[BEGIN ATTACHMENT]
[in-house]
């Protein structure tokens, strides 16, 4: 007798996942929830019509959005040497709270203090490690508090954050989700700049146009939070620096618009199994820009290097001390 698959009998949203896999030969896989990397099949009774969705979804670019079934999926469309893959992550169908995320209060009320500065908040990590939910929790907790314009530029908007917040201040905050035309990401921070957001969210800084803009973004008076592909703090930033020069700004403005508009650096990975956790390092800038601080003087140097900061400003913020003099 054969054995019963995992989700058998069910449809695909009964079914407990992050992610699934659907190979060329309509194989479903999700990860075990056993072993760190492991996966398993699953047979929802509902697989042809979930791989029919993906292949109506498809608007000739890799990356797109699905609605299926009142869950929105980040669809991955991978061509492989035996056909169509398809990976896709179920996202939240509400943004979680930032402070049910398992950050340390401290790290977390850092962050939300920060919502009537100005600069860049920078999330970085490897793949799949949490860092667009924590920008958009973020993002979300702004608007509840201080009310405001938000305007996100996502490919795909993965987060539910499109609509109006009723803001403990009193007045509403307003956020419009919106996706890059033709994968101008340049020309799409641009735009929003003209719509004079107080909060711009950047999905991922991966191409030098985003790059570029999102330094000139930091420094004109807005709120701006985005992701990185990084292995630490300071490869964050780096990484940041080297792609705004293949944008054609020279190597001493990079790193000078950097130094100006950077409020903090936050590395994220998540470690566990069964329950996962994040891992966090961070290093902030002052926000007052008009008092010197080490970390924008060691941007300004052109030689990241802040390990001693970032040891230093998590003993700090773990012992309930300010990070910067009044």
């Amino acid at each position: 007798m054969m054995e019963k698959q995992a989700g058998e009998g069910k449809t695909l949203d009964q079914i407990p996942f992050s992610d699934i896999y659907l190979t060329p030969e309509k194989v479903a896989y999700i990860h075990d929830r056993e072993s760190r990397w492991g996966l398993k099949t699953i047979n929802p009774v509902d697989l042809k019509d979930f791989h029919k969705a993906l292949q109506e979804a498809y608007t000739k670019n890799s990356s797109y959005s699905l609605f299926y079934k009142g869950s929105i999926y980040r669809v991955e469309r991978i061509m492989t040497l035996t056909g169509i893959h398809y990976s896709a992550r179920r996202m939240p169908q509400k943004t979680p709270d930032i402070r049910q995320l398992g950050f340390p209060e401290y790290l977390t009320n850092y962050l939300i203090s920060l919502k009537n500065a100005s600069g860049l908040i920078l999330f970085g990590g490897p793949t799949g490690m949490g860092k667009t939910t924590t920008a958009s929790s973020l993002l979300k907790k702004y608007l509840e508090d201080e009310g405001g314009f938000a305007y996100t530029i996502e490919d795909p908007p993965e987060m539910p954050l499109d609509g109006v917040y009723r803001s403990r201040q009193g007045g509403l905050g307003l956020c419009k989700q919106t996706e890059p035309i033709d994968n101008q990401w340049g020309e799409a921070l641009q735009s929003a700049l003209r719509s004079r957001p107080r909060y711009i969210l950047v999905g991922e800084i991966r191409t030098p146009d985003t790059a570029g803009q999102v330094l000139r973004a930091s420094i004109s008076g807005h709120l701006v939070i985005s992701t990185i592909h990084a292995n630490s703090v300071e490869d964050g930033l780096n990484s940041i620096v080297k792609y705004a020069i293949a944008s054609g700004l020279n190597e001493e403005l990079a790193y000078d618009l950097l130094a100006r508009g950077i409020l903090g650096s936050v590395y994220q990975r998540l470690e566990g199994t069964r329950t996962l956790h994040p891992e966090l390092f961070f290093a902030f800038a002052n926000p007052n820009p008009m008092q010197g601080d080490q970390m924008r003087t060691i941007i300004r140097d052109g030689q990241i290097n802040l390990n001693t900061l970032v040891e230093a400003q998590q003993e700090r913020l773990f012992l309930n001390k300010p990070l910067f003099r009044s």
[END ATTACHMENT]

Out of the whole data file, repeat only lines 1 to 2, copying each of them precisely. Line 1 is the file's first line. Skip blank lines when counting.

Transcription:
[in-house]
């Protein structure tokens, strides 16, 4: 007798996942929830019509959005040497709270203090490690508090954050989700700049146009939070620096618009199994820009290097001390 698959009998949203896999030969896989990397099949009774969705979804670019079934999926469309893959992550169908995320209060009320500065908040990590939910929790907790314009530029908007917040201040905050035309990401921070957001969210800084803009973004008076592909703090930033020069700004403005508009650096990975956790390092800038601080003087140097900061400003913020003099 054969054995019963995992989700058998069910449809695909009964079914407990992050992610699934659907190979060329309509194989479903999700990860075990056993072993760190492991996966398993699953047979929802509902697989042809979930791989029919993906292949109506498809608007000739890799990356797109699905609605299926009142869950929105980040669809991955991978061509492989035996056909169509398809990976896709179920996202939240509400943004979680930032402070049910398992950050340390401290790290977390850092962050939300920060919502009537100005600069860049920078999330970085490897793949799949949490860092667009924590920008958009973020993002979300702004608007509840201080009310405001938000305007996100996502490919795909993965987060539910499109609509109006009723803001403990009193007045509403307003956020419009919106996706890059033709994968101008340049020309799409641009735009929003003209719509004079107080909060711009950047999905991922991966191409030098985003790059570029999102330094000139930091420094004109807005709120701006985005992701990185990084292995630490300071490869964050780096990484940041080297792609705004293949944008054609020279190597001493990079790193000078950097130094100006950077409020903090936050590395994220998540470690566990069964329950996962994040891992966090961070290093902030002052926000007052008009008092010197080490970390924008060691941007300004052109030689990241802040390990001693970032040891230093998590003993700090773990012992309930300010990070910067009044």